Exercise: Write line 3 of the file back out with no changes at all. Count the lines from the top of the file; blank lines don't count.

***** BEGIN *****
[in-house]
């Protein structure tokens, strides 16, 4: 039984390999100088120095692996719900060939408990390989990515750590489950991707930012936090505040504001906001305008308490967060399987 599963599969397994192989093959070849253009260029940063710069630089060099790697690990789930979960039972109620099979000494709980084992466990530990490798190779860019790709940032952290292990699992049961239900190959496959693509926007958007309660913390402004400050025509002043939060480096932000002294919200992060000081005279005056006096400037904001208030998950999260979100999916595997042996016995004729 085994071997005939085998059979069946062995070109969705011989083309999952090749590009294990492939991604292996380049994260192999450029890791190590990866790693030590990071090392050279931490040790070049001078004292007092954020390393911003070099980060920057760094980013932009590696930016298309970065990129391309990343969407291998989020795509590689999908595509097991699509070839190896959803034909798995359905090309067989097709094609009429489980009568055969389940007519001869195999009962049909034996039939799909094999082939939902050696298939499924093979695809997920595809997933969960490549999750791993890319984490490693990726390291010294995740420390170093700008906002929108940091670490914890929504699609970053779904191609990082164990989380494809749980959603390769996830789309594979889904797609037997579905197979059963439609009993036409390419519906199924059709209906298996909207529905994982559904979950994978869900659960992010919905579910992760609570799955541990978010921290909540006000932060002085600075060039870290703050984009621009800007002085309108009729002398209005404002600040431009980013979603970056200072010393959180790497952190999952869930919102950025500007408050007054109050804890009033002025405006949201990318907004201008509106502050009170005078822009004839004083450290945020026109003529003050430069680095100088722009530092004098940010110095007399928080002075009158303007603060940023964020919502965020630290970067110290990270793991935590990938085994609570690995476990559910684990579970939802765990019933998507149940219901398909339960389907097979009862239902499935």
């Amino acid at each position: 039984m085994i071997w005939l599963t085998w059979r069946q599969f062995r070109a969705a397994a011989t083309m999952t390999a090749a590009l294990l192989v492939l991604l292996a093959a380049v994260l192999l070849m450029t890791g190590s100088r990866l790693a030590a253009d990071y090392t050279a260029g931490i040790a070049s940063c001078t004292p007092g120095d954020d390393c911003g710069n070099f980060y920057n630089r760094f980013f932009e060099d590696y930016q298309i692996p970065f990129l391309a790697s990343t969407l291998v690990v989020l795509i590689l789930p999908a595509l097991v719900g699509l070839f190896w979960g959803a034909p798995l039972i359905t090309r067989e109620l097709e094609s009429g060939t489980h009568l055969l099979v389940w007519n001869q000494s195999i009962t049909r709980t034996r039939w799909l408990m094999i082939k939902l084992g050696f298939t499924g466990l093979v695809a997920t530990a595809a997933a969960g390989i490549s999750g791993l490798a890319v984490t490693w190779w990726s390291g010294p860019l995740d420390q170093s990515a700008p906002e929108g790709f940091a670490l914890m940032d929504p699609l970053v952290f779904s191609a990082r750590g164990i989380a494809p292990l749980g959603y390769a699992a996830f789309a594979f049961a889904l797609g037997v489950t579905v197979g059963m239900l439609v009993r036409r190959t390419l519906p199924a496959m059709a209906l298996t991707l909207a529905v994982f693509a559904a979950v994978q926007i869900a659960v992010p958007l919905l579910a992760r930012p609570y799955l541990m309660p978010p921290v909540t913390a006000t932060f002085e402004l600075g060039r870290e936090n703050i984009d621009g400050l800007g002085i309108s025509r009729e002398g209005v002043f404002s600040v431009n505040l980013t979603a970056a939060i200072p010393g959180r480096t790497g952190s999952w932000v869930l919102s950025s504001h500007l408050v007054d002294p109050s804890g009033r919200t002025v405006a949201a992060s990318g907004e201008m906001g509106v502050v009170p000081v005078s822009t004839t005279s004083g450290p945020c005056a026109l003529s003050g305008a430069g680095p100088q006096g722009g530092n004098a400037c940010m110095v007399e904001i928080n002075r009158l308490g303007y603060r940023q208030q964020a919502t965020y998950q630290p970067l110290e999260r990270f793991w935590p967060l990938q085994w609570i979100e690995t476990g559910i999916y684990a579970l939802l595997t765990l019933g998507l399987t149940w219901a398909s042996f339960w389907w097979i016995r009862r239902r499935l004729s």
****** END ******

């Amino acid at each position: 039984m085994i071997w005939l599963t085998w059979r069946q599969f062995r070109a969705a397994a011989t083309m999952t390999a090749a590009l294990l192989v492939l991604l292996a093959a380049v994260l192999l070849m450029t890791g190590s100088r990866l790693a030590a253009d990071y090392t050279a260029g931490i040790a070049s940063c001078t004292p007092g120095d954020d390393c911003g710069n070099f980060y920057n630089r760094f980013f932009e060099d590696y930016q298309i692996p970065f990129l391309a790697s990343t969407l291998v690990v989020l795509i590689l789930p999908a595509l097991v719900g699509l070839f190896w979960g959803a034909p798995l039972i359905t090309r067989e109620l097709e094609s009429g060939t489980h009568l055969l099979v389940w007519n001869q000494s195999i009962t049909r709980t034996r039939w799909l408990m094999i082939k939902l084992g050696f298939t499924g466990l093979v695809a997920t530990a595809a997933a969960g390989i490549s999750g791993l490798a890319v984490t490693w190779w990726s390291g010294p860019l995740d420390q170093s990515a700008p906002e929108g790709f940091a670490l914890m940032d929504p699609l970053v952290f779904s191609a990082r750590g164990i989380a494809p292990l749980g959603y390769a699992a996830f789309a594979f049961a889904l797609g037997v489950t579905v197979g059963m239900l439609v009993r036409r190959t390419l519906p199924a496959m059709a209906l298996t991707l909207a529905v994982f693509a559904a979950v994978q926007i869900a659960v992010p958007l919905l579910a992760r930012p609570y799955l541990m309660p978010p921290v909540t913390a006000t932060f002085e402004l600075g060039r870290e936090n703050i984009d621009g400050l800007g002085i309108s025509r009729e002398g209005v002043f404002s600040v431009n505040l980013t979603a970056a939060i200072p010393g959180r480096t790497g952190s999952w932000v869930l919102s950025s504001h500007l408050v007054d002294p109050s804890g009033r919200t002025v405006a949201a992060s990318g907004e201008m906001g509106v502050v009170p000081v005078s822009t004839t005279s004083g450290p945020c005056a026109l003529s003050g305008a430069g680095p100088q006096g722009g530092n004098a400037c940010m110095v007399e904001i928080n002075r009158l308490g303007y603060r940023q208030q964020a919502t965020y998950q630290p970067l110290e999260r990270f793991w935590p967060l990938q085994w609570i979100e690995t476990g559910i999916y684990a579970l939802l595997t765990l019933g998507l399987t149940w219901a398909s042996f339960w389907w097979i016995r009862r239902r499935l004729s």